Q: What is GRIB?
A: GRIdded Binary. Standard format for meteorological information specified by the World Meteorological Organization
Q: How do I read GRIB?
A: GRIB comes in two formats, GRIB1, for older files, and GRIB2, for newer files. GRIB2:
http://www.cpc.ncep.noaa.gov/products/wesley/wgrib2/
ftp://ftp.cpc.ncep.noaa.gov/wd51we/wgrib2/
GRIB1:
http://www.cpc.ncep.noaa.gov/products/wesley/wgrib.html
ftp://ftp.cpc.ncep.noaa.gov/wd51we/wgrib/
Q: What is BUFR?
A: Binary Universal Form for the Representation of meterological data. A WMO standard binary format.

Science Fairs

Q: We don't generally provide ideas for science fair projects, but one question did arrive and was suitable for our branch to comment on. It pertained to constructing a science fair project to examine how waves are formed.
A:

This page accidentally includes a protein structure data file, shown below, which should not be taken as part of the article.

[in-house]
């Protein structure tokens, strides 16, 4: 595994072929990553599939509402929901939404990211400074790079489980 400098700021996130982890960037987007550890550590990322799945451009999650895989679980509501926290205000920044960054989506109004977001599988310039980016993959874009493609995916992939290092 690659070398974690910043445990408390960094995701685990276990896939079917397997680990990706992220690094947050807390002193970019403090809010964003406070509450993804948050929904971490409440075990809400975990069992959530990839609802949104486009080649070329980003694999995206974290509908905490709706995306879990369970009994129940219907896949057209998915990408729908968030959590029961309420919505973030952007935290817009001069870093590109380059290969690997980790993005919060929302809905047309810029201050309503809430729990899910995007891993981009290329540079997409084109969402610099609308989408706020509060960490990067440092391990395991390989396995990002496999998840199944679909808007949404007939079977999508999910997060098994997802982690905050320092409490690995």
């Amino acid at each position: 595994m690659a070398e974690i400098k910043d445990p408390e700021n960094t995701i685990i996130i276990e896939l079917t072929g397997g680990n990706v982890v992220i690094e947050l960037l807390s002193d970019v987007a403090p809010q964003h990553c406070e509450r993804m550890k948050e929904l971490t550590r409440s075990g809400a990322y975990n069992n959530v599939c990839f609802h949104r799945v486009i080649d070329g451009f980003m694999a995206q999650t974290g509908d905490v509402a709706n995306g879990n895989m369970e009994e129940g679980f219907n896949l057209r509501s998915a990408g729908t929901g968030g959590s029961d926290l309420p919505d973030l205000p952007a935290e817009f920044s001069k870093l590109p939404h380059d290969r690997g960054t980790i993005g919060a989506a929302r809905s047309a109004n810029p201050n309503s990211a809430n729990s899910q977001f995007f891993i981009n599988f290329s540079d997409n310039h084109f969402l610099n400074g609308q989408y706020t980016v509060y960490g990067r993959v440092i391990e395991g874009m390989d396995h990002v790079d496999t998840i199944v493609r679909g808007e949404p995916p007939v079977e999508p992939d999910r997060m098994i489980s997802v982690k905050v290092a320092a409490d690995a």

If you have a small lake nearby (a few hundred yards to a couple of miles across), this would be easiest and give the best data. The thing to do is measure the wind speed (science fair books at the library often have directions for build-your-own anemometers, or you can use your local weather reports) and then measure the wave heights as you move away from the shore in the direction the wind is blowing. Very near shore, the waves will be small. As you go off shore (but in the wind's direction) the waves will build up, even though the wind is no faster than before. On a lake I regularly visit, it is easy to see this effect across the half mile of the lake's length. There may even be no apparent waves for the first 100 yards, if the wind speed is low enough. The distance from shore is called the 'fetch'. If your lake is small, then you may find that you're 'fetch-limited' -- that is, the waves are continuing to get taller even at the far shore.